Vilsack Announces Support for Small, Socially Disadvantaged Agricultural Producers and Cooperatives to Create Jobs, Boost Local Economies
WASHINGTON, April 26, 2012 — Agriculture Secretary Tom Vilsack today announced that USDA is accepting grant applications to assist small, socially disadvantaged agricultural producers and cooperatives in rural areas to spur job creation.
"The funding we are announcing today represents USDA's continuing investment in providing small business owners with the assistance they need to improve their business operations, and serve their communities by creating economic opportunity for residents and training new generations of rural Americans to succeed in business," said Vilsack. "The Obama administration is working to help these small-scale producers add profit and efficiency to their operations so they can grow, thrive and create jobs," Vilsack said.
For fiscal year 2012, approximately $3 million in grants are available through USDA Rural Development's Small, Socially Disadvantaged Producer Grant Program (SSDPG), which was authorized in the Food, Conservation, and Energy Act of 2008 (Farm Bill). It is part of the Department's ongoing effort to expand outreach to rural residents to ensure that all communities have equal access to USDA programs and services. Funding is available to cooperatives or associations of cooperatives where at least 75 percent of the governing board or membership are small, socially disadvantaged producers. Grants can be used for product improvements, business plan development or economic development activities. The maximum grant award per applicant is $175,000.
The grants assist eligible producers like the people of Winston County, Mississippi, who face many of the same problems as other rural communities across the nation: declining population, rising prices, and family farmers in need of capital, business tools, and new markets for their products. In 2010, the Winston County Self-Help Cooperative applied for and received a $200,000 Small, Socially Disadvantaged Producer Grant to continue the work they started with local producers in the community. The co-op works with a consortium of local farmers that pool their resources to receive training in business development, conservation, health, and other topics of concern. The cooperative also has a youth program, which teaches vital skills to the next generation of Winston County farmers.
In southwestern Minnesota, the Hillside Farmers Co-op has some big goals for Latino farmers in the region. With the help of a $200,000 Small, Socially Disadvantaged Producer Grant from USDA in 2010, Hillside Farmers Co-op took another step toward reaching some of those goals. Hillside Farmers Co-op includes Latino immigrants and established farmers in southeastern Minnesota that are committed to sustainable foods and building healthier communities. Immigrant families are matched with established area farmers who rent out their land for gardening and poultry production. The grant will help the co-op conduct a feasibility study, develop a business plan, provide training and help pay for other related expenses in developing a network of Latino-owned businesses in the free-range poultry industry. Many Latino families have strong backgrounds in rural living and agriculture. Hillside Farmers Co-op hopes to tap into that valuable experience to develop small-scale sustainable farms that are competitive in a regional economy. The project also aims to help Latino families increase income, improve their community, eat healthier and develop valuable leadership skills.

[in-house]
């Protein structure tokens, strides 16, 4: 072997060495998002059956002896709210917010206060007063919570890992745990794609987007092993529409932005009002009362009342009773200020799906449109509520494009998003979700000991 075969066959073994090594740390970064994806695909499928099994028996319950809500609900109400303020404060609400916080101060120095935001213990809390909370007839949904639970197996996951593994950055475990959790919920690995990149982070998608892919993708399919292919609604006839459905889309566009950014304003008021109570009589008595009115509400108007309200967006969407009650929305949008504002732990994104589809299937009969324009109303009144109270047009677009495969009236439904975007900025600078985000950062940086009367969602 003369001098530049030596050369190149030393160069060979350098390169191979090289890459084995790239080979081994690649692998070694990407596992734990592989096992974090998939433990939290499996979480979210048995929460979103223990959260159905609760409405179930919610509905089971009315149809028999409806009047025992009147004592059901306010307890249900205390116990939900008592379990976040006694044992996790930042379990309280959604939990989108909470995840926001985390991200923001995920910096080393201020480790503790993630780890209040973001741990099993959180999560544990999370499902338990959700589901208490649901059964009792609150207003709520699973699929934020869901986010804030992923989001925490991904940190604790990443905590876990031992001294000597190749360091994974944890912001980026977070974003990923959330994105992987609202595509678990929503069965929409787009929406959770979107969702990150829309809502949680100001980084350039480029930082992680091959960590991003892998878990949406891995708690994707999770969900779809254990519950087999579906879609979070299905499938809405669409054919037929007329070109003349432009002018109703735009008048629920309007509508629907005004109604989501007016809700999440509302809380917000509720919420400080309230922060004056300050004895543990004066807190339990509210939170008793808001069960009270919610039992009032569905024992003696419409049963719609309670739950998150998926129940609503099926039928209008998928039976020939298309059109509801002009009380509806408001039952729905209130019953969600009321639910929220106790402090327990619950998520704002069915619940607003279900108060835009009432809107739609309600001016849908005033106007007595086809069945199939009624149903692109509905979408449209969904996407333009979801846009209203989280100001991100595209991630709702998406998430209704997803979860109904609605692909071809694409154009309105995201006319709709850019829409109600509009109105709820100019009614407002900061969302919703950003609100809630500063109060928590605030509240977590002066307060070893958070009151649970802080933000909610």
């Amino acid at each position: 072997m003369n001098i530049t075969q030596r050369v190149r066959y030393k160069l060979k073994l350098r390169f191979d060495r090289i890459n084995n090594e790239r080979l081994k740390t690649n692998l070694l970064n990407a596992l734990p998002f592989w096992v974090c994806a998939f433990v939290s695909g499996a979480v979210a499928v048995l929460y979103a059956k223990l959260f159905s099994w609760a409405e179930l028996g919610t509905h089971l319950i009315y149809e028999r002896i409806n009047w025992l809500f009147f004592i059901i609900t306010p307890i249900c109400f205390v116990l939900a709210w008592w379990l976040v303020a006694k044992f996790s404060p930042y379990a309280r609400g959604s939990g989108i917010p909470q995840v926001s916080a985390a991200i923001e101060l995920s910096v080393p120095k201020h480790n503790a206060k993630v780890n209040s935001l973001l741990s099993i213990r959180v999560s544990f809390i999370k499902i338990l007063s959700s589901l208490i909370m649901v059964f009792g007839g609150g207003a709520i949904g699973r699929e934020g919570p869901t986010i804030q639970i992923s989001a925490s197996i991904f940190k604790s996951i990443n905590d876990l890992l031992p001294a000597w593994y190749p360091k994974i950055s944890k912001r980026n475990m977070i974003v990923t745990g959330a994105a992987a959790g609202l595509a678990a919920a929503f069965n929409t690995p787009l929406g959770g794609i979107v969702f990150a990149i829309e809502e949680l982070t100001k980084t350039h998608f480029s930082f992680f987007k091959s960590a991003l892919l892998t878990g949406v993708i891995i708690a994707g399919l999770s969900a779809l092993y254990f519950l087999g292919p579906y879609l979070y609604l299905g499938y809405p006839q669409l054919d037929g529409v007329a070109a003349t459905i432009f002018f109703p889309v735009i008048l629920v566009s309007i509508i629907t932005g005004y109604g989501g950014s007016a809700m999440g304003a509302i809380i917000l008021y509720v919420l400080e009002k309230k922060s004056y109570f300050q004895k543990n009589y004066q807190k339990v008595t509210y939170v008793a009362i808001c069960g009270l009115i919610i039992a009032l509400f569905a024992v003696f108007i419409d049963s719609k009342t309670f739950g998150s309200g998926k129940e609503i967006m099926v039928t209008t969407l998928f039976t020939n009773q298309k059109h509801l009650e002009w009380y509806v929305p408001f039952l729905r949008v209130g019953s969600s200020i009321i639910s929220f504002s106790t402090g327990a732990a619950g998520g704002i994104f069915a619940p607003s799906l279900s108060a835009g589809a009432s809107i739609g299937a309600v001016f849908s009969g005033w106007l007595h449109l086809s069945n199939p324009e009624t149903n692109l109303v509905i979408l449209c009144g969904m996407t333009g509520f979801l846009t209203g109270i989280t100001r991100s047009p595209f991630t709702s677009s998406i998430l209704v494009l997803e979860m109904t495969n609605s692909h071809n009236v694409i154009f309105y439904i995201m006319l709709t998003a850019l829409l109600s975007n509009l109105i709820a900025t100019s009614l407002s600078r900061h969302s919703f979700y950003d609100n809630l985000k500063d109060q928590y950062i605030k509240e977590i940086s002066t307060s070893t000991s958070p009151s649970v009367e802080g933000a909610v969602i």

Applications for USDA Rural Development's Small, Socially Disadvantaged Producer Grants are due July 24. Application materials may be obtained at the Rural Development website http://www.rurdev.usda.gov/ or by contacting the nearest USDA Rural Development State Office. For additional information, see the April 25, 2012, "Federal Register", page 24678, or click here http://www.gpo.gov/fdsys/pkg/FR-2012-04-25/html/2012-9997.htm
In 2011, the President signed an Executive Order establishing the first White House Rural Council chaired by Agriculture Secretary Tom Vilsack. In order to better coordinate Federal programs and maximize the impact of Federal investment, the White House Rural Council will work throughout government to create policies to promote economic prosperity and a high quality of life in our rural communities.
Since taking office, President Obama's Administration has taken historic steps to improve the lives of rural Americans, put people back to work and build thriving economies in rural communities. From proposing the American Jobs Act to establishing the first-ever White House Rural Council – chaired by Agriculture Secretary Tom Vilsack – the President is committed to using Federal resources more efficiently to foster sustainable economic prosperity and ensure the government is a strong partner for businesses, entrepreneurs and working families in rural communities.
USDA, through its Rural Development mission area, administers and manages housing, business and community infrastructure and facility programs through a national network of state and local offices. Rural Development has an active portfolio of more than $165 billion in loans and loan guarantees. These programs are designed to improve the economic stability of rural communities, businesses, residents, farmers and ranchers and improve the quality of life in rural areas.